By the turn of the century, a middle class had developed that was leery of both the business elite and the radical political movements of farmers and laborers in the Midwest and West. Known as Progressives, these people favored government regulation of business practices to, in their minds, ensure competition and free enterprise. Congress enacted a law regulating railroads in 1887 (the Interstate Commerce Act), and one preventing large firms from controlling a single industry in 1890 (the Sherman Antitrust Act). These laws were not rigorously enforced, however, until the years between 1900 and 1920, when Republican President Theodore Roosevelt (1901–1909), Democratic President Woodrow Wilson (1913–1921), and others sympathetic to the views of the Progressives came to power. Many of today’s U.S. regulatory agencies were created during these years, including the Interstate Commerce Commission and the Federal Trade Commission. Muckrakers were journalists who encouraged readers to demand more regulation of business. Upton Sinclair’s The Jungle (1906) showed America the horrors of the Chicago Union Stock Yards, a giant complex of meat processing that developed in the 1870s. The federal government responded to Sinclair’s book with the new regulatory Food and Drug Administration. Ida M. Tarbell wrote a series of articles against the Standard Oil monopoly. The series helped pave the way for the breakup of the monopoly.[9]

When Democrat Woodrow Wilson was elected President with a Democratic Congress in 1912 he implemented a series of progressive policies. In 1913, the Sixteenth Amendment was ratified, and the income tax was instituted in the United States. Wilson resolved the longstanding debates over tariffs and antitrust, and created the Federal Reserve, a complex business-government partnership that to this day dominates the financial world.

In 1913, Henry Ford, adopted the moving assembly line, with each worker doing one simple task in the production of automobiles. Taking his cue from developments during the progressive era, Ford offered a very generous wage—$5 a day—to his workers, arguing that a mass production enterprise could not survive if average workers could not buy the goods. However, the wage increase did not extend to women, and Ford expanded the company’s Sociological Department to monitor his workers and ensure that they did not spend their new found bounty on “vice and cheap thrills.”[10]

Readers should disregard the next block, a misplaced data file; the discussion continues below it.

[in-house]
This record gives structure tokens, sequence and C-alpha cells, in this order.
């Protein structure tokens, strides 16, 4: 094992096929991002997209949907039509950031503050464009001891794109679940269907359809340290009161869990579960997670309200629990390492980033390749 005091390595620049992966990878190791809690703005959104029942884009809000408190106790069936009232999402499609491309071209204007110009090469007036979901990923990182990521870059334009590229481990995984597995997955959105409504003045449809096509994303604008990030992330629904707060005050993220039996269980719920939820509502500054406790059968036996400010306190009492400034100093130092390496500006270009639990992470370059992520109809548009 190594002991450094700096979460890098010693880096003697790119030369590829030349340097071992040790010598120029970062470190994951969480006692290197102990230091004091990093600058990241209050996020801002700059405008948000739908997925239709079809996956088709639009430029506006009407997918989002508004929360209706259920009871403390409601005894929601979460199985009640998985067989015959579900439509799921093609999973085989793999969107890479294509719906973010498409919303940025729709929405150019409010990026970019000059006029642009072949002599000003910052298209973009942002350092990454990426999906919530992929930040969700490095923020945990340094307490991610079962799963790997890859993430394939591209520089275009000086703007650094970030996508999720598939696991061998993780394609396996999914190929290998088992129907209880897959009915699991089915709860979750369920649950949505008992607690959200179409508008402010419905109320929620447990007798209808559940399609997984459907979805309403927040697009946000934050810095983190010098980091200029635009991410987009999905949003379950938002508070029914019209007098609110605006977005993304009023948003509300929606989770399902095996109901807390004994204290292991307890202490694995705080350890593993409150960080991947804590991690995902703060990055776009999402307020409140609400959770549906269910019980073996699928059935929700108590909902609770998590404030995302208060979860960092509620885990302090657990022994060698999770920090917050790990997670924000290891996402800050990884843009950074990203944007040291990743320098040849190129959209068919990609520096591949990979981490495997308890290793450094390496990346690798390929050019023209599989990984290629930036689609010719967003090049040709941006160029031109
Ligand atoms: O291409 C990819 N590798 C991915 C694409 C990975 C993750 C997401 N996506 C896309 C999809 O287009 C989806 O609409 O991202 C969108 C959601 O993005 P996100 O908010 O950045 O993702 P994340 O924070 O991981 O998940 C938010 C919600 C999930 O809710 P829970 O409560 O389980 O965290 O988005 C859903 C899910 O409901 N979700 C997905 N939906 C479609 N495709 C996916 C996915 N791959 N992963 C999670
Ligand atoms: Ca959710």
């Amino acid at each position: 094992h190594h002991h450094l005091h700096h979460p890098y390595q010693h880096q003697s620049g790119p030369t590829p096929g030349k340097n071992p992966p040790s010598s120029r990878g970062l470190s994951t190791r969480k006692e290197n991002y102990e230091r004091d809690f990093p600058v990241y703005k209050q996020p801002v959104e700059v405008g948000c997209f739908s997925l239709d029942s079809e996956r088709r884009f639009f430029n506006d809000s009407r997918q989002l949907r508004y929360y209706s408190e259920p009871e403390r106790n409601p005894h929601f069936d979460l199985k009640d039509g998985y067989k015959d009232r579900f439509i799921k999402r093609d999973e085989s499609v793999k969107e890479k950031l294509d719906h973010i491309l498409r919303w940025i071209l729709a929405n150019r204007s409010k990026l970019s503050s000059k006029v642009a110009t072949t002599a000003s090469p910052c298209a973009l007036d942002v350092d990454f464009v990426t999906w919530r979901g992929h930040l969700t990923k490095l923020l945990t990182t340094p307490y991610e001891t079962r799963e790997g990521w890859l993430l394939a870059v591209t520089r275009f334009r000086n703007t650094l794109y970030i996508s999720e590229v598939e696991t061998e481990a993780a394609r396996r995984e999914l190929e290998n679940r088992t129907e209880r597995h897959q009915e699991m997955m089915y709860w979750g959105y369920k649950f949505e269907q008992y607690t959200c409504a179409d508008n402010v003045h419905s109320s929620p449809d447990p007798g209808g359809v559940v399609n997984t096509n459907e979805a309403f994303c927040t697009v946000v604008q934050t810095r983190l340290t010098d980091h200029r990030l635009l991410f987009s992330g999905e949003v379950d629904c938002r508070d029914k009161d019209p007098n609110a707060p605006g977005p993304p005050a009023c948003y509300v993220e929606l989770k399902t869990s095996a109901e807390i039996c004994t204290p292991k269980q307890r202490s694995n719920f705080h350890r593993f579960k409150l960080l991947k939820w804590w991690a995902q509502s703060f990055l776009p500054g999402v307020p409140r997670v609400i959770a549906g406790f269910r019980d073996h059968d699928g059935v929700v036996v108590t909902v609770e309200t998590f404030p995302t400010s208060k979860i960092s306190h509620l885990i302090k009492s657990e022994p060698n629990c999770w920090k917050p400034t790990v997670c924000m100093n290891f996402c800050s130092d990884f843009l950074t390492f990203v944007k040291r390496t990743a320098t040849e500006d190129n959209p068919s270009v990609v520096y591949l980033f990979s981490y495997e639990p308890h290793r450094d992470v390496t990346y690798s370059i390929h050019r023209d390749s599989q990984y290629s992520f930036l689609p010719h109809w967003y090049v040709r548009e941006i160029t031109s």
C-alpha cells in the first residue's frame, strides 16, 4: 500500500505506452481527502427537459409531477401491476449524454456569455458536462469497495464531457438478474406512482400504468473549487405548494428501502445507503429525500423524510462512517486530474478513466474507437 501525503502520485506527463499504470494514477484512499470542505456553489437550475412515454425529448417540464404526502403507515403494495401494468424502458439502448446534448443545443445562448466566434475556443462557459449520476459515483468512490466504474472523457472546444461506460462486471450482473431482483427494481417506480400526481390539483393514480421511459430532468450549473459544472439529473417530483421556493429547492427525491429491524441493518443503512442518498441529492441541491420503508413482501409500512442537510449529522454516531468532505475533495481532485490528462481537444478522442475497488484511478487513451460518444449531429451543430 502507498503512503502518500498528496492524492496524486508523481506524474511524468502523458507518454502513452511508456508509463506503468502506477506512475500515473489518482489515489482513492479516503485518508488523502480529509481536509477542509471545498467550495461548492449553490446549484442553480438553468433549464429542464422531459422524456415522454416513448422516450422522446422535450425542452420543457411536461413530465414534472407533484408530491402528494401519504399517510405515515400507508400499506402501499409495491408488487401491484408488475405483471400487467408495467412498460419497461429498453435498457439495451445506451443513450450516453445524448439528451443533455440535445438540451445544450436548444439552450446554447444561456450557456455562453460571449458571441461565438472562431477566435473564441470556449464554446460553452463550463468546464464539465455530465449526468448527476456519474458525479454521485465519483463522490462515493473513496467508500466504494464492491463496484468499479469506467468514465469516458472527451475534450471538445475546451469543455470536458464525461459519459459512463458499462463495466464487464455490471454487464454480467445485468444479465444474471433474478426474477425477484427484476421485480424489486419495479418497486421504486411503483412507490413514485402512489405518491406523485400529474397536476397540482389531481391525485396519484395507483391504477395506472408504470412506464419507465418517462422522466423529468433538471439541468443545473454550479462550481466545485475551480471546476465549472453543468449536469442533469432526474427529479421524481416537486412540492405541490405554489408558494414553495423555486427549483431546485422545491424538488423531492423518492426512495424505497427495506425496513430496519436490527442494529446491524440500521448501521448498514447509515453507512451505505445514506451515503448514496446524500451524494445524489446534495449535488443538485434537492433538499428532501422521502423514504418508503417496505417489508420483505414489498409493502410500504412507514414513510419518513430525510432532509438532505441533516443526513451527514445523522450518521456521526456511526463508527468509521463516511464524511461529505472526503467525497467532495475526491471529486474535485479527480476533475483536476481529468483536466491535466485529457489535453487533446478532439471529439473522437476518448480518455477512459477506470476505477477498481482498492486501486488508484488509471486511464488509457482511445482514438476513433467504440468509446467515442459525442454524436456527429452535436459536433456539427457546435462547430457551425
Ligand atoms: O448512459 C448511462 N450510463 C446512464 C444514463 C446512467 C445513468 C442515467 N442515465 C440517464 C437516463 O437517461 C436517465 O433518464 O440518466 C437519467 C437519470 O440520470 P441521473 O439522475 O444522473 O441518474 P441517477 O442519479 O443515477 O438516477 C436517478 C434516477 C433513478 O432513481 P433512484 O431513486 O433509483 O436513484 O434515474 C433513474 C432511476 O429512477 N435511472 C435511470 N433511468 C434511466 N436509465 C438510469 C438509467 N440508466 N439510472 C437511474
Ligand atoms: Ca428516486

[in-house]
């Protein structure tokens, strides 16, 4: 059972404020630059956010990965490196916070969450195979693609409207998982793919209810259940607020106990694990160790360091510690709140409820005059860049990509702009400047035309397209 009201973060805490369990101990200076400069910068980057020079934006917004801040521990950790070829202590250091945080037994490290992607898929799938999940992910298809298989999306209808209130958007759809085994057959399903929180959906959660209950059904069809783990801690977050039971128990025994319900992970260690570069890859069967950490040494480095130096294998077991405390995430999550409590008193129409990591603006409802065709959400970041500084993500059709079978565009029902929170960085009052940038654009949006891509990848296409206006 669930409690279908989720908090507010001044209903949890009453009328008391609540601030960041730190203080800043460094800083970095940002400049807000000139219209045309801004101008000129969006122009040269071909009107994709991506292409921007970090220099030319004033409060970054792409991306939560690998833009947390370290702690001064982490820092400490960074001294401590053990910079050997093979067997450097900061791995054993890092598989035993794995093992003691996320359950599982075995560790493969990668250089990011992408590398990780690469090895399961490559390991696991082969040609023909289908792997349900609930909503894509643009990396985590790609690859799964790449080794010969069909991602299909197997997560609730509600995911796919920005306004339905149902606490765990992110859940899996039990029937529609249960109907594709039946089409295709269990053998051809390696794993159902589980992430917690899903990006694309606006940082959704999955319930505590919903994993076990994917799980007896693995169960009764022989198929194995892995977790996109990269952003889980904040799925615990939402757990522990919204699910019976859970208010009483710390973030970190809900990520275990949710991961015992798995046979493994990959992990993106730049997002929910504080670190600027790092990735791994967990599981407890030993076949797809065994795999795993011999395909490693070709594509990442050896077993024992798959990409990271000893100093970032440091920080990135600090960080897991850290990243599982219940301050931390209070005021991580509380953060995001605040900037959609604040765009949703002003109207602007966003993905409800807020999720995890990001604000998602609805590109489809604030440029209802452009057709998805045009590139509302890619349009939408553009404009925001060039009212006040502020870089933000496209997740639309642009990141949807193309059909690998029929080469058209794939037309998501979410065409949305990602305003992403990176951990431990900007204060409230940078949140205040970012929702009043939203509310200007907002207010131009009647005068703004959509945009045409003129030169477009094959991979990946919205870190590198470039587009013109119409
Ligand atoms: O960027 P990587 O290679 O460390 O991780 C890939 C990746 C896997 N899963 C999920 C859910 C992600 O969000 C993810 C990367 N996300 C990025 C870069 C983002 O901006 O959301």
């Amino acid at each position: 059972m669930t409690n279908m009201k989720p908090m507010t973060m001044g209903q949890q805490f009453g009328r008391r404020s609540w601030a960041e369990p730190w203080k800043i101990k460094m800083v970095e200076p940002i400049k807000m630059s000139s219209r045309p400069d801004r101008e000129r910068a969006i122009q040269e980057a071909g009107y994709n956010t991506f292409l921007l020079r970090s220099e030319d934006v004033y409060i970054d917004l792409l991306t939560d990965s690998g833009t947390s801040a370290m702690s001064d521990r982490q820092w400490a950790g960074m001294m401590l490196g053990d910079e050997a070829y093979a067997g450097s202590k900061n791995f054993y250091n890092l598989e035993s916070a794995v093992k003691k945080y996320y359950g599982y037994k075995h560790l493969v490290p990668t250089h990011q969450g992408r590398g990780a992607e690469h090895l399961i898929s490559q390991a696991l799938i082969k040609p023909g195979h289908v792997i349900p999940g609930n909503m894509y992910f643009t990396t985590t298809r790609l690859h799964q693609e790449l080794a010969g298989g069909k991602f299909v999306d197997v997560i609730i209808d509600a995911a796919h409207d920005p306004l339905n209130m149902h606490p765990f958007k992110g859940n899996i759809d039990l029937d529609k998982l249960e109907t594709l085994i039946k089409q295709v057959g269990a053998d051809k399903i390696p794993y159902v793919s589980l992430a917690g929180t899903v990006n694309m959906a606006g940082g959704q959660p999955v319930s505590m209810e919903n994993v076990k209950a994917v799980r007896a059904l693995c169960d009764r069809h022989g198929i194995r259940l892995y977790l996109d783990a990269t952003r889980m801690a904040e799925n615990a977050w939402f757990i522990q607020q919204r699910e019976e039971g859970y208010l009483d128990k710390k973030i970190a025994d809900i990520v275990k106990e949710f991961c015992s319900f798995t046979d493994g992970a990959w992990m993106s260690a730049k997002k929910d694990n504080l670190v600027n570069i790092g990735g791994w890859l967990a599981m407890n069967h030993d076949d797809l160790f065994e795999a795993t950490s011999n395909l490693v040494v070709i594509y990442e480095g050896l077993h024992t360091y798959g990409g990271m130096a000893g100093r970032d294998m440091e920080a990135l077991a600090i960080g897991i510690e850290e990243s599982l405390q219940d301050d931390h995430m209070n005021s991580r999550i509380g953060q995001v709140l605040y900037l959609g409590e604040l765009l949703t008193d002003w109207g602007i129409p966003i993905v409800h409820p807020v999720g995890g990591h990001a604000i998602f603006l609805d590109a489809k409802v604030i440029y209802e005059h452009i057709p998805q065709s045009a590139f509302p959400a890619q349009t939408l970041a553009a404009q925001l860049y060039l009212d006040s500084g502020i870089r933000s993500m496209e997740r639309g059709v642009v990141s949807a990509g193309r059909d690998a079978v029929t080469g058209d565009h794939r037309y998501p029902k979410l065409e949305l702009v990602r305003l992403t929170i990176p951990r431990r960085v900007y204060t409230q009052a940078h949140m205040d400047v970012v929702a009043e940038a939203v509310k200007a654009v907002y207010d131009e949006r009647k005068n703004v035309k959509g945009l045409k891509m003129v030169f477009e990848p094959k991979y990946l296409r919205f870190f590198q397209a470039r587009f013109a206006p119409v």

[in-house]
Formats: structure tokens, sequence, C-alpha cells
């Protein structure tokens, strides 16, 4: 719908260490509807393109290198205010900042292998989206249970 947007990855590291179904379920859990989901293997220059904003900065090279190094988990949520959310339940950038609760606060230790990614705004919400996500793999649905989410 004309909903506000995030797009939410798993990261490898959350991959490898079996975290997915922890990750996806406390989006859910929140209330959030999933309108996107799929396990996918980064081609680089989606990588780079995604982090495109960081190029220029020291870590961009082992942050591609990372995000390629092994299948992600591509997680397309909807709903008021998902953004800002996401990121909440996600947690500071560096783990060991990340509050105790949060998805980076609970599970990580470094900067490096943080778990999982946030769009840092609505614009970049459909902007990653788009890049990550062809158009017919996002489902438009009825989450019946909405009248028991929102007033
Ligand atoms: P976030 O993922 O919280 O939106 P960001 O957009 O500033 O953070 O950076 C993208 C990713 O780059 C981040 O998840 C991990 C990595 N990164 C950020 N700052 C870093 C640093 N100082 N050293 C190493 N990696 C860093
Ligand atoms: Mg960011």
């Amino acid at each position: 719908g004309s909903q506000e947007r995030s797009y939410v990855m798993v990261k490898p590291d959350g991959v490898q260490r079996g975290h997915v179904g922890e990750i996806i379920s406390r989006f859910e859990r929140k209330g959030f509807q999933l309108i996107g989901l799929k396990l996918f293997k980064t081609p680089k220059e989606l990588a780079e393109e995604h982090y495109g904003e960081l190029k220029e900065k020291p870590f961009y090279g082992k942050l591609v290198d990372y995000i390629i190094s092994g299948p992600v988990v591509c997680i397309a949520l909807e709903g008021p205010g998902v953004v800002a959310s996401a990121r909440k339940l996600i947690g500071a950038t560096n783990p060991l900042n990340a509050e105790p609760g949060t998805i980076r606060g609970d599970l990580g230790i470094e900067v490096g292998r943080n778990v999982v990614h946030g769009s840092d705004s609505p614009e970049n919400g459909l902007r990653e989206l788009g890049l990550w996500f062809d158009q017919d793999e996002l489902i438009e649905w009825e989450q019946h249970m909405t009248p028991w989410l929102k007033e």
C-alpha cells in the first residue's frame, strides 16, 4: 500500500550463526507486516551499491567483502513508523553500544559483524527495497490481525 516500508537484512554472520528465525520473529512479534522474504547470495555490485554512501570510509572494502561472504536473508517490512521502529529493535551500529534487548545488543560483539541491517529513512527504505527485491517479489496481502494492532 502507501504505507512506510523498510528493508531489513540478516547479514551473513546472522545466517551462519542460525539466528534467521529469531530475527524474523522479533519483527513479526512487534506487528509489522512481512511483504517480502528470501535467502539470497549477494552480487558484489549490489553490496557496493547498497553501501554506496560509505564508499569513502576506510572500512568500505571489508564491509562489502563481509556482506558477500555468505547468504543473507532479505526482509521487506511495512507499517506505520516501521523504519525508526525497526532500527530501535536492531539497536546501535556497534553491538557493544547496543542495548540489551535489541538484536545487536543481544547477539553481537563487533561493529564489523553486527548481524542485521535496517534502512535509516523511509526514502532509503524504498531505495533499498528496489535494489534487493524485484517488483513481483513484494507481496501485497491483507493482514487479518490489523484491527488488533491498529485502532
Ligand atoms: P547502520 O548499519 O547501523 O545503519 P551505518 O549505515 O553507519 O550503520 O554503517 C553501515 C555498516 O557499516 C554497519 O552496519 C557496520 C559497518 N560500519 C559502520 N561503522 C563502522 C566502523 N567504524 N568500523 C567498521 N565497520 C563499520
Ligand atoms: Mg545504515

How Progressives Rewrote the Constitution

By Richard A. Epstein

“…How Progressives Rewrote the Constitution explores the fundamental shift in political and economic thought of the Progressive Era and how the Supreme Court was used to transform the Constitution into one that reflected the ideas of their own time, while undermining America’s founding principles.

Epstein examines key decisions to demonstrate how Progressives attacked much of the legal precedent and eventually weakened the Court’s thinking concerning limited federal powers and the protection of individual rights. Progressives on the Court undermined basic economic principles of freedom and competition, paving the way for the modern redistributive and regulatory state.

As Epstein writes, the Progressives, “were determined that their vision of the managed economy should take precedent in all areas of life. Although they purported to have great sophistication on economic and social matters, their understanding was primitive. The Progressives and their modern defenders have to live with the stark truth that the noblest innovations of the Progressive Era were its greatest failures.”

How Progressives Rewrote the Constitution shows that our modern “constitutional law,” fashioned largely by the New Deal Court in the late 1930s, has its roots in Progressivism, not in our country’s founding principles, and how so many of those ideas, however discredited by more recent economic thought, still shape the Court’s decisions. …”

Progressives and Obama Pt.1

Progressives and Obama Pt.2

Progressives and Obama Pt.3

Progressives and Obama Pt.4

The Next Progressive Era

Liberal Fascism jonah goldberg

Jonah Goldberg Liberal Fascism

FORA tv – Jonah Goldberg and Liberal Fascism

The Great Liberal Lie: Jonah Goldberg on the Left’s War on Words

Uncommon Knowlege with Jonah Goldberg Author of The Tyranny of Cliches

Jonah Goldberg: Books, Biography, Liberal Fascism, Obama, Hillary Clinton (2010)


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The Fountainhead, Atlas Shrugged and The Ideas of Ayn Rand